Can’t see it can’t BBC it

Can’t see it can’t BBC it

Let’s talk about broadcasting. Specifically, how it can be used as a tool to grow the game. Bear with me as I delve into *winces* football, but only for a few lines and I promise it is for good reason! Each match from the 2019 FIFA Women’s World Cup was live streamed by the BBC, with full build up, analysis and commentary available. Record-breaking numbers tuned in to cheer on the Lionesses in the semi-final against Norway. According to the FA, participation figures for young girls in football saw a significant boost in the months following the broadcasting of the tournament.

How does this relate to grassroots rugby I hear you cry?

Increasing the visibility of female role models in rugby is arguably one of the best things we can do to grow our game. The phrase “can’t see it, can’t be it” has never rung so true. By widely publicising high profile female athletes in rugby, you are automatically giving young girls the power to envision themselves performing in those roles. Suddenly, something that was once an unachievable dream becomes an achievable reality. The promotion of elite level women’s rugby provides young players with something to strive towards, they can attend training sessions with the knowledge that a progression pathway is available to them, should they want it. With increased exposure, as seen with women’s football, comes increased participation at grass roots level. Girls are more likely to attend a training session at a local club if they know that there is a place there for them. We must ensure that young girls understand it is more than acceptable for women to play rugby, but also that the game is taken seriously by the sporting world. As more young girls become comfortable playing the sport and hype for the game naturally increases, the talent pool will grow. With a wider range of players to choose from, each bringing a diverse set of skills to the table; the talent level within the game develops further. Unsurprisingly, the overall quality of the game is then brought up to a whole new level. If we look at where the women’s game was say 10/15 years ago compared to where it is now; you can already see these changes. You only have to look at the competitive selection process for each squad in the Six Nations tournament this year to understand the quality of players coming through to elite level has changed drastically. Of course, like everything there is a wide spectrum of additional factors to consider when asking the questions surrounding improvement of the sport. However, increased media promotion of the game is a great place to start.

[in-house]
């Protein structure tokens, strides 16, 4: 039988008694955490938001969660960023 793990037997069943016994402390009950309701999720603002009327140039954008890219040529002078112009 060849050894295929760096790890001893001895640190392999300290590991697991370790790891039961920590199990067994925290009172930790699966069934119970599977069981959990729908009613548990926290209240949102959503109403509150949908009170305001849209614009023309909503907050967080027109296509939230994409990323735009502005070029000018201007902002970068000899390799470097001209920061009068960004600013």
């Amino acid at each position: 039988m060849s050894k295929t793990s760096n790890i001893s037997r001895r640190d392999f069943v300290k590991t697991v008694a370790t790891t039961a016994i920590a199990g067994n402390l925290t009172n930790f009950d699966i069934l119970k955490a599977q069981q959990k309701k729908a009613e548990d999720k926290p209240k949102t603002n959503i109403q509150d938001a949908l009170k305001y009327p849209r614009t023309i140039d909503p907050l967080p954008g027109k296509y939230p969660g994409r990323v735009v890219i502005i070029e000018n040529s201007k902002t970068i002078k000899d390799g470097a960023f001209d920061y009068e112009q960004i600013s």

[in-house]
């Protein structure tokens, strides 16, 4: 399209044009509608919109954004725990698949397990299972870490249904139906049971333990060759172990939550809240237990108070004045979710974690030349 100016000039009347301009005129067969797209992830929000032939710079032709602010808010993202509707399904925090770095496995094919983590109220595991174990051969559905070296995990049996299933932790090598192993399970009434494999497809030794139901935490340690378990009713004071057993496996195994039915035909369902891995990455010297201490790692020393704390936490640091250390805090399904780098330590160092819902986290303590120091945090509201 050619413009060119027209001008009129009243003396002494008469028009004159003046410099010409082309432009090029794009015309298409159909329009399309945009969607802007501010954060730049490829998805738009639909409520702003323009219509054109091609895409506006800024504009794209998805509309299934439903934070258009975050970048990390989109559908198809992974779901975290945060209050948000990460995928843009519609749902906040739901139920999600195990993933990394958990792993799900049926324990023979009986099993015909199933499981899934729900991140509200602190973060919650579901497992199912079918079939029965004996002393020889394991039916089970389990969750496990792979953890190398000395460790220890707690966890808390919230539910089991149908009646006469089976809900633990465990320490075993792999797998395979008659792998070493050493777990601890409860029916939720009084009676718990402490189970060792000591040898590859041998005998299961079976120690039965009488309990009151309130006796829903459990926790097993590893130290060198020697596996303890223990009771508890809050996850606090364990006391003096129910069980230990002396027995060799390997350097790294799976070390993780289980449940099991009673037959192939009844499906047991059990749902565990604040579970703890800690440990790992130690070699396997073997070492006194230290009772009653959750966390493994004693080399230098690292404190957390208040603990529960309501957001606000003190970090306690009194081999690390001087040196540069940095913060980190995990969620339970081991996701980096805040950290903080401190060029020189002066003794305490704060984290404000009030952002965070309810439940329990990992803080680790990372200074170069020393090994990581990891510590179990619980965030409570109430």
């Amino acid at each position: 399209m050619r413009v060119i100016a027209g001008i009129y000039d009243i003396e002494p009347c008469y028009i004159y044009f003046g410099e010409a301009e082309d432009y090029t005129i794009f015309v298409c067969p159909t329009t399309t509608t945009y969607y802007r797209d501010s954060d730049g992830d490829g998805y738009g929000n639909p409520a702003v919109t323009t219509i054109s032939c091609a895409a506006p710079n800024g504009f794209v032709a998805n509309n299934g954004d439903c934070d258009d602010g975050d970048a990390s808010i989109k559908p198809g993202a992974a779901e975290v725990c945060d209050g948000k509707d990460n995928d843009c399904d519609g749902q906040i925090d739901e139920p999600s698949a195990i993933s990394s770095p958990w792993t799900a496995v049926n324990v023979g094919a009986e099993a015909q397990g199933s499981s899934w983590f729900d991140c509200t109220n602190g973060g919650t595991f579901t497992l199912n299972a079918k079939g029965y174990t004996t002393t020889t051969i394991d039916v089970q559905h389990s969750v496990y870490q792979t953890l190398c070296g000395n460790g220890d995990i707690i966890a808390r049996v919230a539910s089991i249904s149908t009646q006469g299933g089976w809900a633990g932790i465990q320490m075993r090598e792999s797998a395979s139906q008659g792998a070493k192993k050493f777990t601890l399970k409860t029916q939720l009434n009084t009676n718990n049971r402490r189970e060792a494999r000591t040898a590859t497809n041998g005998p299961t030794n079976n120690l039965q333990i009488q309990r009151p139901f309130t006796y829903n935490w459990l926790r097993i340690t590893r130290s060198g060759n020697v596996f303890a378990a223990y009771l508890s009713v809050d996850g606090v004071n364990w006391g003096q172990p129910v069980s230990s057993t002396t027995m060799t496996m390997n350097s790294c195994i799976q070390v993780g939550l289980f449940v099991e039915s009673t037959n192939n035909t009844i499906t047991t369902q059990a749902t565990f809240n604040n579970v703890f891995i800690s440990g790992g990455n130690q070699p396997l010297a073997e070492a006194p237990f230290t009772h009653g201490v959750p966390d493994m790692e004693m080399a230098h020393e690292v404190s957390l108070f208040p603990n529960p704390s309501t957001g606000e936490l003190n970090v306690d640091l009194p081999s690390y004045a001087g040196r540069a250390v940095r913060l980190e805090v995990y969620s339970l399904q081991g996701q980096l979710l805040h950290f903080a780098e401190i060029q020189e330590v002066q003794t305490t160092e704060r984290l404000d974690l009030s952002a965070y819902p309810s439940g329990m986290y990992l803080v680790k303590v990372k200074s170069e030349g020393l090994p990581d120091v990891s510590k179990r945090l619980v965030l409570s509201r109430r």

The Media

Recent discussion has focused on the missed opportunity by the BBC and other outlets to live stream the Women’s Six Nations fixtures. Whilst it is great that the BBC have committed to broadcasting the final match on prime-time TV, the potential opportunities associated with broadcasting each fixture have largely been missed. For those that argue the sport’s audience is non-existent, so therefore there is no benefit to broadcasters showing matches. I urge you to listen to the strong outcry from the rugby community in response to the missed opportunities. After learning that the BBC were showing an old episode of Flog It! as opposed to England’s match against Italy, a petition was formed. This petition quickly snowballed, gathering a high amount of attention across social media. The situation even earnt itself a meme:
This year, the Women’s Six Nations tournament was, for the first time, separated from the Men’s. Broadcasters have missed a prime opportunity to promote the game on its own merit and help women’s rugby define itself as a stand-alone tournament. If broadcasters had taken the opportunity to live stream each match on prime-time TV, they would automatically open the door for more women’s rugby content to be shown in the future. The knock-on effect could have been massive. But instead, the BBC decided to air an episode of Flog It! which had already aired six times previously. By streaming matches live on TV, broadcasters are helping to expose the game to different audiences, which ultimately works towards moving the sport away from its perceived amateur status. Basically, we want to get to a stage where young women are seeing these role models day in, day out, and know that as an 18-year-old they have professional rugby as a career choice. To make this viable, we need to relentlessly increase the visibility of these elite female athletes to pave the way for the next generation. If they cannot see it, they cannot dream of being it.